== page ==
The Motley Fool

Should You Buy Bank of Nova Scotia (TSX:BNS) Stock in Your Retirement TFSA?

Canadian savers are searching for top-quality stocks to add to their TFSA retirement fund.

What should investors buy?

A few months ago, you could pretty much throw a dart at the TSX Index and hit an oversold stock. However, Canadian equities have rallied hard since late December, gaining an average 20%. This has essentially wiped out many of the good deals that were available just before the holiday season.

Finding attractive buys has become a bit more difficult, but the market is still offering a few picks that generate solid dividends and appear cheap at their current price.

Let’s take a look at Bank of Nova Scotia (TSX:BNS)(NYSE:BNS) to see if it deserves to be on your buy list today.

Growth potential

Bank of Nova Scotia has nearly 100,000 employees helping more than 25 million customers in Canada and around the world.

The international division accounted for 36% of the company’s $2.2 billion in earnings in fiscal Q1 2019, and that’s the area of the bank that is likely to drive the most growth in the coming decades.

Bank of Nova Scotia is primarily attracted to opportunities in Latin America, where it has invested billions of dollars to acquire strategic assets in Mexico, Peru, Chile, and Colombia. These four countries are the core of the Pacific Alliance trade bloc that was set up in 2011 to enable the free movement of capital and goods among the member states. Combined, the countries are home to more than 225 million people.

As the middle class expands in the region, Bank of Nova Scotia should benefit from rising demand for loans and other financial services products. In addition, commercial clients require a host of cash management services when they extend their reach into the other markets, and Bank of Nova Scotia’s presence in each of the Pacific Alliance countries positions it well to capitalize on the commercial and corporate banking opportunities.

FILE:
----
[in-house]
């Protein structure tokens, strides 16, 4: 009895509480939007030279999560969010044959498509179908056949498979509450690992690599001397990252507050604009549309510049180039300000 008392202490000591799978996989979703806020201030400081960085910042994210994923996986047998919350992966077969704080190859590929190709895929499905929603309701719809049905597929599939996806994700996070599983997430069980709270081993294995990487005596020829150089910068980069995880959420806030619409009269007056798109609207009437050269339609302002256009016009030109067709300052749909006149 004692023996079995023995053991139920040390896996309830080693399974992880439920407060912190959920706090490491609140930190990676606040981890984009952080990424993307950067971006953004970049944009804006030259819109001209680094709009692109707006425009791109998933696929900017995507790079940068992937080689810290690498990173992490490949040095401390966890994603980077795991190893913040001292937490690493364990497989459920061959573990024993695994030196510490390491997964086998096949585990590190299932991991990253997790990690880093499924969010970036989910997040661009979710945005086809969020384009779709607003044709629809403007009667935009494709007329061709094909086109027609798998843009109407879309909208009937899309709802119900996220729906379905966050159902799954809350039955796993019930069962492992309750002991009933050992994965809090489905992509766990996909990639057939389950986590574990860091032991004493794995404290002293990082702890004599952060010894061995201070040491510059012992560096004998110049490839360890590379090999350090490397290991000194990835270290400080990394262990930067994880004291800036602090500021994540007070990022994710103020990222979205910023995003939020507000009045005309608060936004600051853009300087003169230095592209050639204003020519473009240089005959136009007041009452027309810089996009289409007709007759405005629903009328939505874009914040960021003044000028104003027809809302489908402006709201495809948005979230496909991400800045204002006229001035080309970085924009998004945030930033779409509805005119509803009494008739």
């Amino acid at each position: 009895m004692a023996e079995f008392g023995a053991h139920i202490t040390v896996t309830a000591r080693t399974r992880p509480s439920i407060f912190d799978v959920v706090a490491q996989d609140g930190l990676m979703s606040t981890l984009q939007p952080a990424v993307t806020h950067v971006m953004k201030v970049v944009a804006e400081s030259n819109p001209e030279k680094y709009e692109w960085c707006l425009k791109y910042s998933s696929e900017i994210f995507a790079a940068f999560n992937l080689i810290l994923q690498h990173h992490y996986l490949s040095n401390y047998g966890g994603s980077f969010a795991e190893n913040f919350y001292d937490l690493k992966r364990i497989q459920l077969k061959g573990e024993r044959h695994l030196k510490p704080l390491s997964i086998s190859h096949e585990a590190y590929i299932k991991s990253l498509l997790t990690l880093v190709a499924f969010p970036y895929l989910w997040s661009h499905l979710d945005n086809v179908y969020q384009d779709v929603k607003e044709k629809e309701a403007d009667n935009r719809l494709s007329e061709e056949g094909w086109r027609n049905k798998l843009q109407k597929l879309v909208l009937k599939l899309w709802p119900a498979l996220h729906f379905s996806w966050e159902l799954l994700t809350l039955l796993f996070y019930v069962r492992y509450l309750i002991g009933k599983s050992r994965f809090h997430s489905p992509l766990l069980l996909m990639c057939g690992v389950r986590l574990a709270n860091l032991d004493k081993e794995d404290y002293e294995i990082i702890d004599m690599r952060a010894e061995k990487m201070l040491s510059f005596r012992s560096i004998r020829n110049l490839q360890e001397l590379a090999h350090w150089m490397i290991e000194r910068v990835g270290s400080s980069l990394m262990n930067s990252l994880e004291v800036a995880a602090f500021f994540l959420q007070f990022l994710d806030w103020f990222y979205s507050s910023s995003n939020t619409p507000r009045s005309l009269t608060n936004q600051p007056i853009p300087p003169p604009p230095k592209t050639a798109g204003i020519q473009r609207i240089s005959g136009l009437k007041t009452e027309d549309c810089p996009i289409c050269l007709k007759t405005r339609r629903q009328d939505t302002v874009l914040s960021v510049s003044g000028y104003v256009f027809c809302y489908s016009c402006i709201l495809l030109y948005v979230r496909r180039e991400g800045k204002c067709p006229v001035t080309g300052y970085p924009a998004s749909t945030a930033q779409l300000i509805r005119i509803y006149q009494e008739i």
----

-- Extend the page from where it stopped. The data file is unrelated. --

At home, Bank of Nova Scotia has recently focused on growing its wealth management business. The company made two major acquisitions last year and additional deals could be on the way once the integration of the new assets is complete.

Dividends

Bank of Nova Scotia has raised the dividend by a compound annual rate of 6% over the past decade. The current payout provides a yield of 4.7%. Investors should see steady increases continue in line with growth in earnings per share.

Valuation

Bank of Nova Scotia trades at 11 times trailing 12-month earnings. That’s a pretty good discount to the 12.5 times earnings investors are paying for its two larger Canadian competitors.

Should you buy?

Bank of Nova Scotia’s exposure to Latin America is perceived as being risky, but fears might be overblown and the current discount in the stock appears overdone. Investors might also be taking a wait-and-see approach as the bank works through the integration of the wealth management deals and a large acquisition in Chile.

Assuming the recent takeovers deliver the expected returns, Bank of Nova Scotia appears cheap today, and investors who buy now can pick up an attractive yield while they wait for sentiment to improve.

Have you heard about Amazon’s secretive “Project Vesta”?

Few people have… yet some of the greatest minds in the world believe this innovative technology could change the world.

Amazon doesn’t want anyone to know about this top-secret project, but there’s something even Amazon doesn’t know…

One grassroots Canadian company has already begun introducing this technology to the market – which is why legendary Canadian investor Iain Butler thinks they have a leg up on Amazon in this once-in-a-generation tech race.

But you’ll need to hurry if you want to pick up this TSX stock before its name is on everyone’s lips.

To learn more about this exciting technology and dark horse TSX stock before it’s too late, click here now.

Fool contributor Andrew Walker has no position in any stock mentioned. Bank of Nova Scotia is a recommendation of Stock Advisor Canada.

I consent to receiving information from The Motley Fool via email, direct mail, and occasional special offer phone calls. I understand I can unsubscribe from these updates at any time. Please read the Privacy Statement and Terms of Service for more information.